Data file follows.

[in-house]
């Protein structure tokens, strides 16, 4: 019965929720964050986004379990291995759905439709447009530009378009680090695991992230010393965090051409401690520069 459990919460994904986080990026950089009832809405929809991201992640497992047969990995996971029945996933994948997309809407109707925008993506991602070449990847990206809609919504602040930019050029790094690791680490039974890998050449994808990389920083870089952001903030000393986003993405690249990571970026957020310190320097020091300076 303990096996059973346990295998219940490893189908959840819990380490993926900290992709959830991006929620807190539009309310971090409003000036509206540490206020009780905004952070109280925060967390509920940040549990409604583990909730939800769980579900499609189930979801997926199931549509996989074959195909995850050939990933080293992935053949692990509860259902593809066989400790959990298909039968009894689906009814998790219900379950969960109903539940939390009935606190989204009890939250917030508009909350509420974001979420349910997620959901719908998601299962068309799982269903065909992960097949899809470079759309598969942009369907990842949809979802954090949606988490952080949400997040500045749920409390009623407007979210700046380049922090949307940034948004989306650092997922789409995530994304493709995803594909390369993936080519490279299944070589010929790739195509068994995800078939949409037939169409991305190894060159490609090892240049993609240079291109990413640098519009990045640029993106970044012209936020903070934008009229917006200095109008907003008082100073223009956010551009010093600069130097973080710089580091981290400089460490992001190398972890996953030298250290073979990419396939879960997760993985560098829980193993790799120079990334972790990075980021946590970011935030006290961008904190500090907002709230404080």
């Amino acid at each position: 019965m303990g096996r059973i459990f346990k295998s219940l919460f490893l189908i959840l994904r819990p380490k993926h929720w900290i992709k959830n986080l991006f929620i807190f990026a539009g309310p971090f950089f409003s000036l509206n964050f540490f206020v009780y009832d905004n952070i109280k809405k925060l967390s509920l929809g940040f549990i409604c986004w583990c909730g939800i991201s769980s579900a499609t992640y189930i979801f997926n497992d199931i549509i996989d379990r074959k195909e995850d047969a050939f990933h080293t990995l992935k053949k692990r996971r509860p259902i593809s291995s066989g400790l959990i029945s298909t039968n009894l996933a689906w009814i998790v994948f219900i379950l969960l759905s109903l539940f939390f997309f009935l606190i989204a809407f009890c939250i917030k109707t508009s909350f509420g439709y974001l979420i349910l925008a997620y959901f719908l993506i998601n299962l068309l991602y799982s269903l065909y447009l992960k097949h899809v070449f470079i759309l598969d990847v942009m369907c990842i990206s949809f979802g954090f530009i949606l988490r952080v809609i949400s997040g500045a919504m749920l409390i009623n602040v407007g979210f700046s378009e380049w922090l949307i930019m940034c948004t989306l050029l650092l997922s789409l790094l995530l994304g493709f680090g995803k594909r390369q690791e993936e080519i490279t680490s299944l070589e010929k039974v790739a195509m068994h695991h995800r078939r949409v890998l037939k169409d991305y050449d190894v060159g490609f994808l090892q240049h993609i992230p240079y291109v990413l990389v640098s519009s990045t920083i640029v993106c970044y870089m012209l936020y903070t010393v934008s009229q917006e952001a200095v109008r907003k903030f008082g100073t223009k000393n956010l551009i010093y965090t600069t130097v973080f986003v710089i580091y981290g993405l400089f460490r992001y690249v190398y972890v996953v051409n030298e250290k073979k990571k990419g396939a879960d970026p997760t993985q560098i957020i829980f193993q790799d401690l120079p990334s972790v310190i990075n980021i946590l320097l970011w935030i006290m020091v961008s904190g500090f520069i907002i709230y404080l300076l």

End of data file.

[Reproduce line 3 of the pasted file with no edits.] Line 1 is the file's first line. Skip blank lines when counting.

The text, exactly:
């Amino acid at each position: 019965m303990g096996r059973i459990f346990k295998s219940l919460f490893l189908i959840l994904r819990p380490k993926h929720w900290i992709k959830n986080l991006f929620i807190f990026a539009g309310p971090f950089f409003s000036l509206n964050f540490f206020v009780y009832d905004n952070i109280k809405k925060l967390s509920l929809g940040f549990i409604c986004w583990c909730g939800i991201s769980s579900a499609t992640y189930i979801f997926n497992d199931i549509i996989d379990r074959k195909e995850d047969a050939f990933h080293t990995l992935k053949k692990r996971r509860p259902i593809s291995s066989g400790l959990i029945s298909t039968n009894l996933a689906w009814i998790v994948f219900i379950l969960l759905s109903l539940f939390f997309f009935l606190i989204a809407f009890c939250i917030k109707t508009s909350f509420g439709y974001l979420i349910l925008a997620y959901f719908l993506i998601n299962l068309l991602y799982s269903l065909y447009l992960k097949h899809v070449f470079i759309l598969d990847v942009m369907c990842i990206s949809f979802g954090f530009i949606l988490r952080v809609i949400s997040g500045a919504m749920l409390i009623n602040v407007g979210f700046s378009e380049w922090l949307i930019m940034c948004t989306l050029l650092l997922s789409l790094l995530l994304g493709f680090g995803k594909r390369q690791e993936e080519i490279t680490s299944l070589e010929k039974v790739a195509m068994h695991h995800r078939r949409v890998l037939k169409d991305y050449d190894v060159g490609f994808l090892q240049h993609i992230p240079y291109v990413l990389v640098s519009s990045t920083i640029v993106c970044y870089m012209l936020y903070t010393v934008s009229q917006e952001a200095v109008r907003k903030f008082g100073t223009k000393n956010l551009i010093y965090t600069t130097v973080f986003v710089i580091y981290g993405l400089f460490r992001y690249v190398y972890v996953v051409n030298e250290k073979k990571k990419g396939a879960d970026p997760t993985q560098i957020i829980f193993q790799d401690l120079p990334s972790v310190i990075n980021i946590l320097l970011w935030i006290m020091v961008s904190g500090f520069i907002i709230y404080l300076l």